The Rules of Friendship

When schoolyard play goes south, you might need to help your child revisit the rules of good friendship. For some kids, finding a friend is not that easy.

Friendship skills are taught, practiced, and honed. Heather Johnson, of The Family Volley shares how to get a handle on those essential relationship skills that start on the playground.

We’re not born a good friend. Kids grow into these skills and need help from parents and other adults to learn the rules of friendship. Keep in mind, we’re aiming for the key characteristics of a good friend, like:

· Helpful to others
· Positive
· Kind
· Has the ability to share
· Can keep confidences
· Listens to others thoughts and ideas
· Accepts mistakes
· Good winner and loser
· Can hold a conversation
· Gives and receives compliments

How can we help our children learn these key skills?

Explain what a good friend is …
Children don’t automatically know what it means to be a good friend. We have to teach them what that means.

Sit down with your child and make a list of all the characteristics of a good friend. Ask them what a good friend is to them. Good friends are KIND, PATIENT, NOT BOSSY, ACCEPTING OF OTHER’S IDEAS, etc… Help them understand what a good friend is.

Once your child has a better understanding of what it means to be a good friend, Challenge them to be that kind of friend. Kids need to treat others the way they want to be treated. If they are not kind to others, how can they expect others to be kind to them? They can’t

Role Play, Role Play, Role Play
Talk through scenarios like:
What do you do if you want to play with a group of friends who are already playing together?
What do you do if someone hurts your feelings?
What if you ask a friend to play and they say “no”.

We have been doing this with our son. He has been in a number of situations where he wants to join a group that is already playing. His first tendency has been to jump into the group and start sharing all his ideas and thoughts. This wasn’t working very well and he would come home saying kids didn’t want to play anything he suggested. We have been role playing the situations at home, and practicing joining a group. The importance of observing first, and then joining in without interrupting or being pushy. The more we practice, the less he complains about friendship struggles.

We can be friends with lots of kids.
Encourage your children to be friends with lots of kids, instead of being involved with exclusive groups. That way, no one feels left out, and your child will not have their feelings hurt when their friends play with other kids also.

Play “How would you feel… “
Ask your child how they would feel if someone was mean to them?
If, they were told they couldn’t play?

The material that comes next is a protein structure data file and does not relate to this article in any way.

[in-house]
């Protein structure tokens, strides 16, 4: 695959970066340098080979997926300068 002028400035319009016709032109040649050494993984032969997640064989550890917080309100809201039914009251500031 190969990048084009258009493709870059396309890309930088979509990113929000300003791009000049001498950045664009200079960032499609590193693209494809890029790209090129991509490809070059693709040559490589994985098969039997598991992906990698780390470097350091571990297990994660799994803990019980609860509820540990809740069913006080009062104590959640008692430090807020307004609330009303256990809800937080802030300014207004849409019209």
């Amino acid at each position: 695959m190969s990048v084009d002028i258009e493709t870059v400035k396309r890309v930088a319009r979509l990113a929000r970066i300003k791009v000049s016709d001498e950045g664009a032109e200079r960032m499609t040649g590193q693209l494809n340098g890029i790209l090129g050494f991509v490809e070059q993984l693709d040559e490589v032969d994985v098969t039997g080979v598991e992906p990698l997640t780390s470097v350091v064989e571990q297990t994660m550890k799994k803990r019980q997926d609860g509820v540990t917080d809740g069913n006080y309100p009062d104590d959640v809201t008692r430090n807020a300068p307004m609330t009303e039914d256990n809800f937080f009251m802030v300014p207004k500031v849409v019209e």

If, someone made fun of them?

This will introduce empathy and help your child see friendship from the other person’s point of view.

Play with your child. While you play, model what a good friend does and how a good friend acts. So they can learn directly from you, how to get along with others.

Provide opportunities to practice.
Have children over to your house to play, Carpool with other families, Involve your kids in an organized sport. Not only will this give kids a chance to practice, but it will give you a good opportunity to observe how your children act with friends.

Be a good example.
We need to show our children how to be a good example. How?

· Listen to our children without criticizing.
· Be kind to others, wave when neighbors drive by, do things for others.
· Show empathy to others.
· Don’t complain.
· Accept shortcomings from yourself and others.
· Compliment others; accept compliments.

Teach them what to do when they are rejected by a friend.

This will happen to every child, most likely more than once. It is hurtful and can feel like the world is ending. We want to talk to our children about these situations so they know what to do. And so they know that it is “normal”.

1. If your child is continually putting effort into a friendship and is not being accepted, It is okay to teach them to move on to someone who is more accepting. (this is trickier with teenagers, we don’t want them to move on to “the wrong crowd” just because they are looking to feel accepted.)

2. Don’t point out what they did wrong. It is not the time to say “I told you so.” When a friendship goes South, we need to show extra love to our children. The rejection has already made them feel vulnerable, they don’t need us to add salt to the wounds.

Learning the rules of friendship is one of the ways children develop into healthy human beings. We need to give our children the skills they need to be compassionate and confident in their relationships. They will be managing, maintaining and building friendships/relationships their entire lives.

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